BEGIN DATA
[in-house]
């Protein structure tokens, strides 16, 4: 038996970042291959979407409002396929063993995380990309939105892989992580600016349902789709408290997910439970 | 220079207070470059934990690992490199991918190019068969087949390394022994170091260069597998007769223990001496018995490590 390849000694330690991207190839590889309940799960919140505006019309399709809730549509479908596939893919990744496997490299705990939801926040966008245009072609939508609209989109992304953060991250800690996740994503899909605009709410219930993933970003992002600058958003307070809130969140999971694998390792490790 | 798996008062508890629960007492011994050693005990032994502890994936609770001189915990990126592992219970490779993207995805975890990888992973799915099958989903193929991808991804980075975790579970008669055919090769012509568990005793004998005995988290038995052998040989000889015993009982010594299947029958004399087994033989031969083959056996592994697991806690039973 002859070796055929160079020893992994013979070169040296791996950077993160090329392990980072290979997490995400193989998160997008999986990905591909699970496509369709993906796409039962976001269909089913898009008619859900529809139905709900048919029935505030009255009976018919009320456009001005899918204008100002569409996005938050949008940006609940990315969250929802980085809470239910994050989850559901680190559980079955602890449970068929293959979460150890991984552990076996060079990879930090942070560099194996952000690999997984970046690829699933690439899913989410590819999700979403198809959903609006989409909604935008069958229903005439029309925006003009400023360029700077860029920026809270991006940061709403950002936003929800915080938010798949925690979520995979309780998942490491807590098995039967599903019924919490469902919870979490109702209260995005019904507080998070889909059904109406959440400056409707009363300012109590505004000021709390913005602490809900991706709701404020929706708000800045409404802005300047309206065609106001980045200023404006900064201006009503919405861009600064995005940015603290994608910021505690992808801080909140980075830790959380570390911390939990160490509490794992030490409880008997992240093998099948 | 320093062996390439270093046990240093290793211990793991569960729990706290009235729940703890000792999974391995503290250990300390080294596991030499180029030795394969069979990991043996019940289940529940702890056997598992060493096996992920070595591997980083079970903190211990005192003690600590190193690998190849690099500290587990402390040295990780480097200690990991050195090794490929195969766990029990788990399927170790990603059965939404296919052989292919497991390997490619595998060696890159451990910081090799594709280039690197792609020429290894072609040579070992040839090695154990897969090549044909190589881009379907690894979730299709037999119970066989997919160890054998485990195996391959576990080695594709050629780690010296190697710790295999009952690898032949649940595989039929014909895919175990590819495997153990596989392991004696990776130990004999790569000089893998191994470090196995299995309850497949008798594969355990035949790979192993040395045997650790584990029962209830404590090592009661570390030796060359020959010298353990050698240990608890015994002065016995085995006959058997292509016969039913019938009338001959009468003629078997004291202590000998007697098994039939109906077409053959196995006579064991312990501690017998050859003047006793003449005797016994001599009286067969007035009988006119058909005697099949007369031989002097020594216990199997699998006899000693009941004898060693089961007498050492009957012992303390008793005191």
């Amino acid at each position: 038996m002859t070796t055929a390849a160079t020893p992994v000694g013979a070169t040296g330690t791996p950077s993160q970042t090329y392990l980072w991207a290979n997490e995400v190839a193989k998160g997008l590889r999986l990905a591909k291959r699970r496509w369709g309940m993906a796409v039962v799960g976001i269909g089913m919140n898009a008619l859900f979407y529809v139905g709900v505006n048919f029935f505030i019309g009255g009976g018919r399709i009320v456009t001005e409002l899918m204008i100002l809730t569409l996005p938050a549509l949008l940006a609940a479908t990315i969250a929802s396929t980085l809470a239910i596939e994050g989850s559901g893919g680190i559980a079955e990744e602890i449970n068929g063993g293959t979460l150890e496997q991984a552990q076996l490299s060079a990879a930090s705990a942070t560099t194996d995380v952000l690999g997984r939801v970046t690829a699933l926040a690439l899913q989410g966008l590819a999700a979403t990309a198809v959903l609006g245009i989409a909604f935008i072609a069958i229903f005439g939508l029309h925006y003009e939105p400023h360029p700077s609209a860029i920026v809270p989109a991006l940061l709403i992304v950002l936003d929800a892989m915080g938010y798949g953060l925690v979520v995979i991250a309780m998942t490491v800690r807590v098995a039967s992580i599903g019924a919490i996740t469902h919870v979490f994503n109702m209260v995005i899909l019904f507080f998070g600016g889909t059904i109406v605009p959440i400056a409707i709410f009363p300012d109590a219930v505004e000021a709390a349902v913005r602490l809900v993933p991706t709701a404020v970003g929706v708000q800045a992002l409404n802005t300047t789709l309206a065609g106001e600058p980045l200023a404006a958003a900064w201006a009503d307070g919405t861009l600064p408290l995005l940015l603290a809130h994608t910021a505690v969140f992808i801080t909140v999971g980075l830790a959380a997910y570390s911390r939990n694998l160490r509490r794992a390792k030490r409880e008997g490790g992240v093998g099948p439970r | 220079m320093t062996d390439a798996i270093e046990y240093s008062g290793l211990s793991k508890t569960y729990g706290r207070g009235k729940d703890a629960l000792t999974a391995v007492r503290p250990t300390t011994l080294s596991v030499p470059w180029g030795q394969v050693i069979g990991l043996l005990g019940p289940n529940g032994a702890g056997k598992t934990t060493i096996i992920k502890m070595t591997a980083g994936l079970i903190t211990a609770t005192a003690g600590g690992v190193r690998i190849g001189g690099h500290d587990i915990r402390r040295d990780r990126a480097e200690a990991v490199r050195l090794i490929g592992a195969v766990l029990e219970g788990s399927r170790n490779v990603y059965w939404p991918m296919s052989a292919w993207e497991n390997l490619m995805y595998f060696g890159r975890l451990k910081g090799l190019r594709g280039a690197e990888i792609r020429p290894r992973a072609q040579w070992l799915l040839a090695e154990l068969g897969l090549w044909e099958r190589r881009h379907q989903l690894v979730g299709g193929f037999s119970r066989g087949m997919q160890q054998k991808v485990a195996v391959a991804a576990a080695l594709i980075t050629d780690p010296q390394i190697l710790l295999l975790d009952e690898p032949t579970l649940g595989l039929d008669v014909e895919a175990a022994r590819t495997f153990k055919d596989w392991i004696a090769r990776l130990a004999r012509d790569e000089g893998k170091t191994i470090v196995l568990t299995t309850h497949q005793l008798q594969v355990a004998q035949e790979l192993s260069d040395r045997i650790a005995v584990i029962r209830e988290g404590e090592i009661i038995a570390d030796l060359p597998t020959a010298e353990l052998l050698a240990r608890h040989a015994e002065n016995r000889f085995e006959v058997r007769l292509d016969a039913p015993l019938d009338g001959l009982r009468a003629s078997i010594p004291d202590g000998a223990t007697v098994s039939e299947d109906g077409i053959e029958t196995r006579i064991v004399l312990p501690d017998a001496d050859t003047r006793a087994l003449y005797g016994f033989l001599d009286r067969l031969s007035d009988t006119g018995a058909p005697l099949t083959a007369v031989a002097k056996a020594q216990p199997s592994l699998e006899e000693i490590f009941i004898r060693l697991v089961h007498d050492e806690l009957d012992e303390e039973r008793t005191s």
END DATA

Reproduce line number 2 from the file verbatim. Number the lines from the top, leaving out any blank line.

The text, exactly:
């Protein structure tokens, strides 16, 4: 038996970042291959979407409002396929063993995380990309939105892989992580600016349902789709408290997910439970 | 220079207070470059934990690992490199991918190019068969087949390394022994170091260069597998007769223990001496018995490590 390849000694330690991207190839590889309940799960919140505006019309399709809730549509479908596939893919990744496997490299705990939801926040966008245009072609939508609209989109992304953060991250800690996740994503899909605009709410219930993933970003992002600058958003307070809130969140999971694998390792490790 | 798996008062508890629960007492011994050693005990032994502890994936609770001189915990990126592992219970490779993207995805975890990888992973799915099958989903193929991808991804980075975790579970008669055919090769012509568990005793004998005995988290038995052998040989000889015993009982010594299947029958004399087994033989031969083959056996592994697991806690039973 002859070796055929160079020893992994013979070169040296791996950077993160090329392990980072290979997490995400193989998160997008999986990905591909699970496509369709993906796409039962976001269909089913898009008619859900529809139905709900048919029935505030009255009976018919009320456009001005899918204008100002569409996005938050949008940006609940990315969250929802980085809470239910994050989850559901680190559980079955602890449970068929293959979460150890991984552990076996060079990879930090942070560099194996952000690999997984970046690829699933690439899913989410590819999700979403198809959903609006989409909604935008069958229903005439029309925006003009400023360029700077860029920026809270991006940061709403950002936003929800915080938010798949925690979520995979309780998942490491807590098995039967599903019924919490469902919870979490109702209260995005019904507080998070889909059904109406959440400056409707009363300012109590505004000021709390913005602490809900991706709701404020929706708000800045409404802005300047309206065609106001980045200023404006900064201006009503919405861009600064995005940015603290994608910021505690992808801080909140980075830790959380570390911390939990160490509490794992030490409880008997992240093998099948 | 320093062996390439270093046990240093290793211990793991569960729990706290009235729940703890000792999974391995503290250990300390080294596991030499180029030795394969069979990991043996019940289940529940702890056997598992060493096996992920070595591997980083079970903190211990005192003690600590190193690998190849690099500290587990402390040295990780480097200690990991050195090794490929195969766990029990788990399927170790990603059965939404296919052989292919497991390997490619595998060696890159451990910081090799594709280039690197792609020429290894072609040579070992040839090695154990897969090549044909190589881009379907690894979730299709037999119970066989997919160890054998485990195996391959576990080695594709050629780690010296190697710790295999009952690898032949649940595989039929014909895919175990590819495997153990596989392991004696990776130990004999790569000089893998191994470090196995299995309850497949008798594969355990035949790979192993040395045997650790584990029962209830404590090592009661570390030796060359020959010298353990050698240990608890015994002065016995085995006959058997292509016969039913019938009338001959009468003629078997004291202590000998007697098994039939109906077409053959196995006579064991312990501690017998050859003047006793003449005797016994001599009286067969007035009988006119058909005697099949007369031989002097020594216990199997699998006899000693009941004898060693089961007498050492009957012992303390008793005191």